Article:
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Thread: Many diets later... page 2

  1. #11
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  2. #12
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    I agree with Dollface. Most days, it's routine just to boil some eggs, cook bacon or slap a steak on the grill with just salt and pepper, otherwise, I look at it as a new cooking challenge! Sooooo many new wonderful opportunities to mix in the unexpected for a whole new flavor explosion!


    No need for 'limitations' or 'can't haves', but for 'new opportunities'! :-)


  3. #13
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    I was cleaning out some cupboard the other day and I pulled out a pack of Cheeto's. I looked, I thought, I thought of how nasty-tasty they are.......and I dropped it into the bag headed for the food bank.


  4. #14
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    The way I started this journey was to think about food in the traditional sense. Food was raised and grown and then cooked at home using old world recipes. You can start that way. Above you talked about some wonderful traditional foods that you are making in your own kitchen, then you talked about a factory produced junk food. Keep the traditional foods and dump the factory food. Take a few simple steps that don't require any deprivation, just a change in ingredients.


    1. no seed oil

    2. shop for ingredients not products

    3. dump sugary drinks

    4. drop as much sugar as you can.

    5. stop eating sandwiches, a Dagwood in a bowl is just as good

    6. eat grass-fed meat

    7. don't be afraid of eggs

    8. don't be afraid of fat, butter is good. Add it to whatever starchy foods you eat, that's what our ancestors did.


    after you do this for a while and you learn more here, you will stop the poisons and won't miss them a bit. The we hope you experiment and share your recipes with us because we love to cook and eat too.

    It's grandma, but you can call me sir.

  5. #15
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    BTW, that's what I planned to do; but when I read more about how bad wheat was for you, I just dropped it and most grains. It was Dr. Davis that pushed me over the edge

    It's grandma, but you can call me sir.

  6. #16
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    Me again. I just followed your link to your website. Looks like you are already doing some of the things that I suggested in your cooking, so your challenge is to adjust to more primal and lower carb.


    You paintings are amazing. I love them! I have a feeling, you can do this. You need to find some inspiration from the traditions you clearly enjoy. I have a feeling you are going to be the one who has a primal restaurant!

    It's grandma, but you can call me sir.

  7. #17
    OnTheBayou's Avatar
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    I think it's Jack Lallane (I know that's misspelled), still kicking and athletic, who said, "If man made it, hate it." A good philosophy, but would eliminate something like coconut milk.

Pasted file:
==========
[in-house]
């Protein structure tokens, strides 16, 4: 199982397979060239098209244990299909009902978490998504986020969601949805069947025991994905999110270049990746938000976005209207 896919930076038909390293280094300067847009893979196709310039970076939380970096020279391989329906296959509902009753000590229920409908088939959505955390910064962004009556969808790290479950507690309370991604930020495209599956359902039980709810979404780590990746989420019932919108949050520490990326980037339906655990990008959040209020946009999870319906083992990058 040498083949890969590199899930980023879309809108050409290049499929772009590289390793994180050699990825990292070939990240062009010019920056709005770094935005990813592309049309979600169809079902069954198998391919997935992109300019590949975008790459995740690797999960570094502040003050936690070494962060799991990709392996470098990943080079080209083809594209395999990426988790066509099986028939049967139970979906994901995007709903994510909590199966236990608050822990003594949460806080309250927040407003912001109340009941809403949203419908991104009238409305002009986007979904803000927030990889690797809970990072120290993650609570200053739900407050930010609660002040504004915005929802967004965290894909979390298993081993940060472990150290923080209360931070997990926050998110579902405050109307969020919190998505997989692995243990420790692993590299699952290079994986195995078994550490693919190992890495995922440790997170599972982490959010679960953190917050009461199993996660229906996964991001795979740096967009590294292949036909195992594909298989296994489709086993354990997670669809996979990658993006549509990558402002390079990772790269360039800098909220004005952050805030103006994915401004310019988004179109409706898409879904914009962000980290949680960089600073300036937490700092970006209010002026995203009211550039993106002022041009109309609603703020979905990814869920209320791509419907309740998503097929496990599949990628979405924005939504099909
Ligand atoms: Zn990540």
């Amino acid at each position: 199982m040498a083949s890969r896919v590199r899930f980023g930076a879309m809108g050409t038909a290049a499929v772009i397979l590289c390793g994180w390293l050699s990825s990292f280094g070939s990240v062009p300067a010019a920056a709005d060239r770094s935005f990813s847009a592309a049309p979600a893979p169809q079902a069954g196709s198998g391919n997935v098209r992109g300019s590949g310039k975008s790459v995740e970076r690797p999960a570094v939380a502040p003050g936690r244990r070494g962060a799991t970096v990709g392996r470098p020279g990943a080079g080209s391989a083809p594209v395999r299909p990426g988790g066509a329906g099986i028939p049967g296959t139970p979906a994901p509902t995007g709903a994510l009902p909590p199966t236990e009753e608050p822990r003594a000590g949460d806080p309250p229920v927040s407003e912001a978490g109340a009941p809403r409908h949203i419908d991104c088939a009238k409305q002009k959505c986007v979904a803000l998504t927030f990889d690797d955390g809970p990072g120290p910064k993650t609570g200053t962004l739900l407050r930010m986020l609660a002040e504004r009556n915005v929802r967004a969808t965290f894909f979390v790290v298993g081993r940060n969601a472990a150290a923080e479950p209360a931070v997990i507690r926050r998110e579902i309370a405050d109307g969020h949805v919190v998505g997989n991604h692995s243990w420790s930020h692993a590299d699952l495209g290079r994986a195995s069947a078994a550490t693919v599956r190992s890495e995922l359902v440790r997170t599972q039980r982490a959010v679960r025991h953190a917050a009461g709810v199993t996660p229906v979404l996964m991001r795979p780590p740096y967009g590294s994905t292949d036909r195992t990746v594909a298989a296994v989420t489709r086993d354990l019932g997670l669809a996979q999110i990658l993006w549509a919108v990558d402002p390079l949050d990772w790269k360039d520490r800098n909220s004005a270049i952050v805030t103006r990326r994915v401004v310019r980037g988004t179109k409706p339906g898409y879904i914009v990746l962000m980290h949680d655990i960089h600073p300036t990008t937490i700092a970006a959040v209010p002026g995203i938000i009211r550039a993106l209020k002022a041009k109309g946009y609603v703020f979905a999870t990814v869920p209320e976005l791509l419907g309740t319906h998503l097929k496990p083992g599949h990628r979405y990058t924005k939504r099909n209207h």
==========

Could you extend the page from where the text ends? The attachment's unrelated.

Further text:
But hewing in that direction is excellent advice.


  8. #18
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    Start thinking about what you can have. In my previous CW life I was a vegan. Low-fat was my lifestyle. Despite the low-fat, I was the one putting on the fat. I'm 5'8" and currently weigh 206lbs (93kg), but I was 230 (103kg) about a year ago, and I decided then that ten years of low-fat veganry wasn't working. I put it on slowly, about 10-15lbs a year, so I really didn't notice it creeping up.


    But when things had to change, all those previously off-limit foods were now available to me. Coconut, especially. I could drink the milk, the oil, eat it right out of the pod. I could have cheese, avocadoes, whole milk, salmon, nuts and nut butters, eggs, bacon, meats, steak, butter and so on.


    It was also helpful to me to get rid of everything in my house that was tempting for me. Snacks or even bad ingredients. Now, I have two jars of my home roasted nuts that I use for snacking if hunger hits me and I'm still making a long cooking meal.


    I don't even think about wheat, pasta or most grains anymore. I do miss a warm bowl of oat porridge, but I'll save that for the times when I'm at family's house (mostly vegans in my family) and they have no primal food. I do miss ice cream, but I like to make a frozen coco cream with stevia for dessert. It hits the spot.


  9. #19
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    OTB, I'm not sure if Mark has a quip like that, but I would think that if grok could have made it then it is OK. And before you say anything, I have personally seen coconut milk made with primitive tools. It went like this:


    Piece of bamboo shoved in the sand is used first to remove the husk. Then a stone is used to open it. Then the point of the bamboo is used to grate the coconut meat into the coconut husks. Then the bundle of husk and meat is gathered and twisted and voila coconut milk.

    It's grandma, but you can call me sir.

  10. #20
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    Primal Blueprint Expert Certification


    http://www.shesimmers.com/2009/01/coconut-rabbit-thai-coconut-grater.html


    This is the kind of tradition a primal can love: "That's why a flimsy hand grater is not going to do the job;*you need the heavy duty rabbit which requires you to actually sit on it, thereby holding the contraption down with your body weight while you grate away in quick, short strokes to create miniscule flakes as opposed to long, coarse strands. It's a full body exercise."

    It's grandma, but you can call me sir.

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